Aorta is the main artery, which feeds the oxygenated blood from the left-hand side of the heart to the body. Moreover, the pulmonary artery carries the deoxygenated blood, for it to be oxygenated, roaming from the right-hand side of the heart through the lungs. When the blood has already been oxygenated by the lungs. This will then return to the left side of the heart, via the pulmonary to be pushed out in the body through the aorta. Any condition that impedes this process may be delicate for the overall health. In this article, we will be discussing what congenital heart defects in cats really is. Give this article a read and know more about this.
Congenital Heart Defects in Cats: What is this feline condition?
The congenital heart defects in cats are not frequently diagnosed up until later in life. Nonetheless, kittens may show some symptoms briefly after birth, even though it is rare. Furthermore, congenital heart defect in cats are issues within the structure of the heart, which develop while that is still in the mother’s womb.
Furthermore, cats may also have heart conditions, which are not because of infection, trauma or disease. Additionally, some cats are also born with these heart issues, which may cause them to have poor overall health.
Types of Congenital Heart Defects
There are numerous types of congenital heart defects in cats. Furthermore, it’s often hard to diagnose them since they show the same set of symptoms. The following are some types of congenital heart defects in cats, which can be existent at birth:
- Endocardial fibroelastosis
- Cor triatriatum sinister
- Mitral and tricuspid valve dysplasia
- Tetralogy of fallot
- Patent ductus arteriosus
- Atrial septal defect
- Pulmonary valve sternosis
- Aortic stenosis
Causes of Congenital Heart Defects
Congenital heart defects in cats may occur in the womb. These particular conditions are considered to be rare. In accordance to the Merck Manual Pet Health Addition, the congenital heart defect in cats are seen in less than 1% of the cat population. Though in a lot of cases there are no known causes, there are several things, which are thought to cause these defects to happen.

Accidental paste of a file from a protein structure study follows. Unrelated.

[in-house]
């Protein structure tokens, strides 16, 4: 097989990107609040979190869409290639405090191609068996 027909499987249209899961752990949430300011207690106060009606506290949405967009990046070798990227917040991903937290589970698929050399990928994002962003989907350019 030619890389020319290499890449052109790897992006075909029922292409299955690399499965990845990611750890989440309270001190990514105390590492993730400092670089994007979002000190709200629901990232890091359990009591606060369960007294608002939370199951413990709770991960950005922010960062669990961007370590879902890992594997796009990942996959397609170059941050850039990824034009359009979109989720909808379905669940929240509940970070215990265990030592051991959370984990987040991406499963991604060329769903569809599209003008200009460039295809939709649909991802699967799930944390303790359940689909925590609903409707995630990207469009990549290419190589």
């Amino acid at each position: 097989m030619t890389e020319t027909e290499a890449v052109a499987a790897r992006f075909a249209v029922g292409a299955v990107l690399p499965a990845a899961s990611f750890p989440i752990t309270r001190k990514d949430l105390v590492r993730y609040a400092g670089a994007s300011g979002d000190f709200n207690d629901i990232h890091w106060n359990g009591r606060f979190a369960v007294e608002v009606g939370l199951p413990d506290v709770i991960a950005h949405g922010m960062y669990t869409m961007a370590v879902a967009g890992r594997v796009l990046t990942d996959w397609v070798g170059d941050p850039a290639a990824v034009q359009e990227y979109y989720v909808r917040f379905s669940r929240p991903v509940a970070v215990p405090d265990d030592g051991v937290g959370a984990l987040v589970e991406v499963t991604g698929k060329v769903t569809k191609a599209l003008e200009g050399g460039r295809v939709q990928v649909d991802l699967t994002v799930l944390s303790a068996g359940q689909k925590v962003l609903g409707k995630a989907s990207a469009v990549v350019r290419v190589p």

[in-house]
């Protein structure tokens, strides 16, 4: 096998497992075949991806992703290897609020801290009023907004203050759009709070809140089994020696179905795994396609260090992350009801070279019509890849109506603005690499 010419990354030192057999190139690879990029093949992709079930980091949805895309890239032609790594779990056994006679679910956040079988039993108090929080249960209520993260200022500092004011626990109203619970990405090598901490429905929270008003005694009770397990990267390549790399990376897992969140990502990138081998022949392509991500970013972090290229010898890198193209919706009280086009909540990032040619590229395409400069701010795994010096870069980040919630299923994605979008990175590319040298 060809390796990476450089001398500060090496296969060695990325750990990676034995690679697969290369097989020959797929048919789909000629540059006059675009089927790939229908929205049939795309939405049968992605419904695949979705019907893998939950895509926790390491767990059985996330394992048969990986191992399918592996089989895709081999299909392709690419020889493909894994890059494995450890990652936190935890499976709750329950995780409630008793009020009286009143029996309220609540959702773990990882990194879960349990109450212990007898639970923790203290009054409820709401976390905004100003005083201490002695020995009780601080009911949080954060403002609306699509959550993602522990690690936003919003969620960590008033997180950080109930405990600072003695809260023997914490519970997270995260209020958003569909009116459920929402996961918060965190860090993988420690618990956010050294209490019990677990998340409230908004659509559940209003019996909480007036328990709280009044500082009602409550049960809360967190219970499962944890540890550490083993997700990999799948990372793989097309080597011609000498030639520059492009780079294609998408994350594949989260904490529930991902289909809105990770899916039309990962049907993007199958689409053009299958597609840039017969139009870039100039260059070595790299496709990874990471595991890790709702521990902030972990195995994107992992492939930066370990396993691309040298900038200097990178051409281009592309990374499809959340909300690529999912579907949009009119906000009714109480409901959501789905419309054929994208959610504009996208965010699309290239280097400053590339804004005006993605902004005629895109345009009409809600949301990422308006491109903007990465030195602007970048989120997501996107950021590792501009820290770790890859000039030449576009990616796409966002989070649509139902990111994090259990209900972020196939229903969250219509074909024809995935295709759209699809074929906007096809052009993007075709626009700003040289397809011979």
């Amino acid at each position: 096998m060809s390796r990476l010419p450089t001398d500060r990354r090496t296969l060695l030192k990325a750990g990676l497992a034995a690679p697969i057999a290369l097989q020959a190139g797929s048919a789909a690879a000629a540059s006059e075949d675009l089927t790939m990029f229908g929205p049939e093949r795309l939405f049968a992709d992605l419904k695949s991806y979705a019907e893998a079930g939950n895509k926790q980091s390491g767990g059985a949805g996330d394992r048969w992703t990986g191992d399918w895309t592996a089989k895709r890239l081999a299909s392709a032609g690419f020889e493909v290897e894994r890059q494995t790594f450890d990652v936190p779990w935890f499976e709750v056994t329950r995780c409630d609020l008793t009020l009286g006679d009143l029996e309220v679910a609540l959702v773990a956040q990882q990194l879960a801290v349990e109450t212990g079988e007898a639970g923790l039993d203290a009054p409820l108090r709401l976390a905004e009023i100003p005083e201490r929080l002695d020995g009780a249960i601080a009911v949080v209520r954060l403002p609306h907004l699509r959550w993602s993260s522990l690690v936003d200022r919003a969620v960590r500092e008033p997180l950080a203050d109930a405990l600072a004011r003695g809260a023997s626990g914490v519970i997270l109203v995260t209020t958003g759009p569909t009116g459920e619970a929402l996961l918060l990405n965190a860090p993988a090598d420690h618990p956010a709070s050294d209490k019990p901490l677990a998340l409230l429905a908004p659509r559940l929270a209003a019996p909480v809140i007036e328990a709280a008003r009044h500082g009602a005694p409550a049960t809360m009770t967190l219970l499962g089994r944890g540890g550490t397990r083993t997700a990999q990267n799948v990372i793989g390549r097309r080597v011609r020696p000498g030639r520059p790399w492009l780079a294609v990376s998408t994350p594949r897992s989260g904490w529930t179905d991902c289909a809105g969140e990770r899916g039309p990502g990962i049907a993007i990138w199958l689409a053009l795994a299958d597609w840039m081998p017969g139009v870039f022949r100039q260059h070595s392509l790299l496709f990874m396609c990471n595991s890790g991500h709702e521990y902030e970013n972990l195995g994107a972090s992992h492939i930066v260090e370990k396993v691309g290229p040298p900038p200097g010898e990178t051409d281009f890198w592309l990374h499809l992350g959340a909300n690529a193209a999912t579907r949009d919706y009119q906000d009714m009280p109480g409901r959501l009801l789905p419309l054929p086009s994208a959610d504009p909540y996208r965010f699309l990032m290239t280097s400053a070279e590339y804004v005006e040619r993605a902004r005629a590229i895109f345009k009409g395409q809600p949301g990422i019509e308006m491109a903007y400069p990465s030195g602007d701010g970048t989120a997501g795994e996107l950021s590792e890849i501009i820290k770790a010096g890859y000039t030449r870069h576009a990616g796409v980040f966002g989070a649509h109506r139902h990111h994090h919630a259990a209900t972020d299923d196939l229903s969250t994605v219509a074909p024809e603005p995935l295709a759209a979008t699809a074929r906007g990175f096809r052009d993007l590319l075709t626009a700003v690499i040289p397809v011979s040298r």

The following are some of the causes of congenital heart defects:
- Medications taken by the mother cat throughout the pregnancy
- Malnutrition of the mother cat
- Chemical ingestion or poisoning in the mother cat
Symptoms of Congenital Heart Defects
Congenital heart defects in cats are often characterized by certain symptoms. Below are some of the most common among these symptoms, which mainly affect the domestic cats.
- Labored breathing
- Losing consciousness
- Inability to exert themselves during an exercise
- Bluish-tinted skin
- Fluid accumulation in the stomach
- Swollen abdomen
- Chronic coughing
Prognosis of Congenital Heart Defects
Vets use a range of methods in diagnosing congenital heart defects in cats. The vet might take a complete medical history of the cat before examining the cat. To be able for him to have a precise picture, you need to include any information you have about the pregnancy of the mother cat, any symptoms you’ve seen in the cat for the past months, as well as its birth history. Further, it is also significant to include the date of the onset. After the vet takes the medical history, he will perform the examination. He will be observing the cat’s motor skill, gait, as well as overall behavior.
Certain lab tests may help the vet in getting an accurate prognosis. Moreover, the technician may take a blood sample from the cat and send it for testing. A CBC will detect any infection and the doctor might also look for the signs of diabetic or thyroid conditions. Additionally, a urine sample may also be taken to check for any infection.
Moreover, diagnostic tests like x-rays are done in detecting the structural defects in the cat’s heart. These are commonly done in-house. The advanced tests might need a referral to a specialty vet clinic. Further, an electrocardiogram is often used in viewing the defects in the heart vessels. CT scans may also give vets a more thorough view than the x-rays of the lungs and heart. This test may also give the vet more info about the structure of the ventricles, valves, and heart than any other imaging tests.
Treatment for Congenital Heart Defects
The treatments for congenital heart defects in cats vary on the cause of the condition. The mild symptoms may need no treatment at all. Kittens might have a mild heart murmur, which is known as the innocent murmur in the vet world. This just means that while the doctor may detect a murmur, it’ll not affect the cat’s health at present or even in the future. In the older cats, the treatments may include keeping the cat as calm as possible with the lifestyle changes, special medications and diets. Further, surgery in correcting the structural heart defects isn’t often recommended for cats over 10 years old.
In the young cats, vets may recommend surgical procedure in repairing congenital defects, which cause the structural abnormalities. Furthermore, some kinds of surgeries performed in cats include aortic repair, surgery in repairing heart chambers, as well as cardiopulmonary bypass.
In the younger cats, medications like vasodilators, digoxin, and diuretics might be recommended in controlling the symptoms. Some illnesses like mitral valve problems aren’t well controlled using medications.